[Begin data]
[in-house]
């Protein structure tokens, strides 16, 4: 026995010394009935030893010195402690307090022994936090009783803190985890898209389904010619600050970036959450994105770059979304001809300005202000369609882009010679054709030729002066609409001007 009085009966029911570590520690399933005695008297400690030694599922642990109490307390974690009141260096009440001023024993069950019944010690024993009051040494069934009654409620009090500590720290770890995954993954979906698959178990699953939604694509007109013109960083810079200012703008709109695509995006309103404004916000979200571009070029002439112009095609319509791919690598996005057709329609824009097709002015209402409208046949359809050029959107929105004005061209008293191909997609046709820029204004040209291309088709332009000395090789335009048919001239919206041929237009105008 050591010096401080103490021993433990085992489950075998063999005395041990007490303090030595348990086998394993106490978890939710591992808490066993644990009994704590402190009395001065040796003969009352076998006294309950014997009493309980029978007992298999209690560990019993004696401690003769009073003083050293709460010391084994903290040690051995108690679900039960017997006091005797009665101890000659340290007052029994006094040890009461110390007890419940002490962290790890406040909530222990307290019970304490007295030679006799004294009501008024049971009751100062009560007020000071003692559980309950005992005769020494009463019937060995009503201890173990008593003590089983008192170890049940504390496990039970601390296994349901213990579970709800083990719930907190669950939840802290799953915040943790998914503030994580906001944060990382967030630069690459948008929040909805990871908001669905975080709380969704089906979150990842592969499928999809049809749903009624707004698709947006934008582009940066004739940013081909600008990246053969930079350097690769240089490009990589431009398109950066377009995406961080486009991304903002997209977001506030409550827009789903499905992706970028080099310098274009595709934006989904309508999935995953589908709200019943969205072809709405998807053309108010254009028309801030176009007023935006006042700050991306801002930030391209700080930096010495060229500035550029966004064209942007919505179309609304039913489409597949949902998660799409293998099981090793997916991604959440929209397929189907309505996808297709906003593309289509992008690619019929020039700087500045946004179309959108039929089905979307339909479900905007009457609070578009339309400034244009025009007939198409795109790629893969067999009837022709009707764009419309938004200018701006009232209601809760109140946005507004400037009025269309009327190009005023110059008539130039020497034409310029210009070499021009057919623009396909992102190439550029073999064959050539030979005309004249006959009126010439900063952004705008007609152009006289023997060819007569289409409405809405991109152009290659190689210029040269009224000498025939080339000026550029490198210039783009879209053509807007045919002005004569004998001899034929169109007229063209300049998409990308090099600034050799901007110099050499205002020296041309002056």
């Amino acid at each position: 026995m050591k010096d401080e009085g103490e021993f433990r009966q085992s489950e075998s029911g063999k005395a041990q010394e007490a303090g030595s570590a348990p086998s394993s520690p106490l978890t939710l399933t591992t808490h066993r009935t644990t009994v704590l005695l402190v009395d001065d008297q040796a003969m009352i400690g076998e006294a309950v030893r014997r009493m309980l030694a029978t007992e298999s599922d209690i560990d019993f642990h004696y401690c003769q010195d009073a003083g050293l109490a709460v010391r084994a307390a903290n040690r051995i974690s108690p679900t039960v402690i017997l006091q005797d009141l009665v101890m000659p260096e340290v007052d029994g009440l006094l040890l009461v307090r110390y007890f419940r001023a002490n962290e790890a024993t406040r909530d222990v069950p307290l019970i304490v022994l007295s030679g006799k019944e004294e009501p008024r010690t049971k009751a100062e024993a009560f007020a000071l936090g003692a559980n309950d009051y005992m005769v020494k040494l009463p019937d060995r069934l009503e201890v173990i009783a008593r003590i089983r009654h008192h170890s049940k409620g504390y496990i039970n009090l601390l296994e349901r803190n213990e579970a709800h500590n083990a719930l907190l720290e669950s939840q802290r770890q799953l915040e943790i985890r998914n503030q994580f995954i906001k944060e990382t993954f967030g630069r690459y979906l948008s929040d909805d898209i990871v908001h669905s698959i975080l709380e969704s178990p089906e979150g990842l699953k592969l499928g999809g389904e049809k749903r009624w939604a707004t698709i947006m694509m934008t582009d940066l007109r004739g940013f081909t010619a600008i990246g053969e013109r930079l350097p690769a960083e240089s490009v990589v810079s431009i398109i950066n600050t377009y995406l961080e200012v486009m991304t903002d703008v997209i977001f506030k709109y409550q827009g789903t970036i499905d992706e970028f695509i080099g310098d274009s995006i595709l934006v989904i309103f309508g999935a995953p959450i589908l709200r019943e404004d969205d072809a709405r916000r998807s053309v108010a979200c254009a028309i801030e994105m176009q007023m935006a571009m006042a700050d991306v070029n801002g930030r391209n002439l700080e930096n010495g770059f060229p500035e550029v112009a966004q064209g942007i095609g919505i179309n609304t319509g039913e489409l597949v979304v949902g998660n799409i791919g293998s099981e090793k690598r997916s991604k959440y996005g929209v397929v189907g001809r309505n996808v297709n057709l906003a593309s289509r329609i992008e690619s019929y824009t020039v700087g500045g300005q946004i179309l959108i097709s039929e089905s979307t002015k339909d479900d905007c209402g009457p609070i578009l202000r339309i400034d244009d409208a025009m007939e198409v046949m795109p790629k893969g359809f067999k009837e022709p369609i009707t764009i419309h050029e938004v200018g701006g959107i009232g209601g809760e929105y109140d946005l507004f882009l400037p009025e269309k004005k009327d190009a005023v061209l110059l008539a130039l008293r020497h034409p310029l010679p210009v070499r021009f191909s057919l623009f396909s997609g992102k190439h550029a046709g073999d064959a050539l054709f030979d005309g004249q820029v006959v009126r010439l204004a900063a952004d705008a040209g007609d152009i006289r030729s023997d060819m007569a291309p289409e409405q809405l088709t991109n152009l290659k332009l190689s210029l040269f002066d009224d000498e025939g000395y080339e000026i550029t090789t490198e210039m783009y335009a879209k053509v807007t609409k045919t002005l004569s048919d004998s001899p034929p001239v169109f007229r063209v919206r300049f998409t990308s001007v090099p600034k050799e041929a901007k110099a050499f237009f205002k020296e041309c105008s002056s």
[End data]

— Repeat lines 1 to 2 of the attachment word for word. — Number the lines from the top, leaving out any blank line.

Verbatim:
[in-house]
């Protein structure tokens, strides 16, 4: 026995010394009935030893010195402690307090022994936090009783803190985890898209389904010619600050970036959450994105770059979304001809300005202000369609882009010679054709030729002066609409001007 009085009966029911570590520690399933005695008297400690030694599922642990109490307390974690009141260096009440001023024993069950019944010690024993009051040494069934009654409620009090500590720290770890995954993954979906698959178990699953939604694509007109013109960083810079200012703008709109695509995006309103404004916000979200571009070029002439112009095609319509791919690598996005057709329609824009097709002015209402409208046949359809050029959107929105004005061209008293191909997609046709820029204004040209291309088709332009000395090789335009048919001239919206041929237009105008 050591010096401080103490021993433990085992489950075998063999005395041990007490303090030595348990086998394993106490978890939710591992808490066993644990009994704590402190009395001065040796003969009352076998006294309950014997009493309980029978007992298999209690560990019993004696401690003769009073003083050293709460010391084994903290040690051995108690679900039960017997006091005797009665101890000659340290007052029994006094040890009461110390007890419940002490962290790890406040909530222990307290019970304490007295030679006799004294009501008024049971009751100062009560007020000071003692559980309950005992005769020494009463019937060995009503201890173990008593003590089983008192170890049940504390496990039970601390296994349901213990579970709800083990719930907190669950939840802290799953915040943790998914503030994580906001944060990382967030630069690459948008929040909805990871908001669905975080709380969704089906979150990842592969499928999809049809749903009624707004698709947006934008582009940066004739940013081909600008990246053969930079350097690769240089490009990589431009398109950066377009995406961080486009991304903002997209977001506030409550827009789903499905992706970028080099310098274009595709934006989904309508999935995953589908709200019943969205072809709405998807053309108010254009028309801030176009007023935006006042700050991306801002930030391209700080930096010495060229500035550029966004064209942007919505179309609304039913489409597949949902998660799409293998099981090793997916991604959440929209397929189907309505996808297709906003593309289509992008690619019929020039700087500045946004179309959108039929089905979307339909479900905007009457609070578009339309400034244009025009007939198409795109790629893969067999009837022709009707764009419309938004200018701006009232209601809760109140946005507004400037009025269309009327190009005023110059008539130039020497034409310029210009070499021009057919623009396909992102190439550029073999064959050539030979005309004249006959009126010439900063952004705008007609152009006289023997060819007569289409409405809405991109152009290659190689210029040269009224000498025939080339000026550029490198210039783009879209053509807007045919002005004569004998001899034929169109007229063209300049998409990308090099600034050799901007110099050499205002020296041309002056």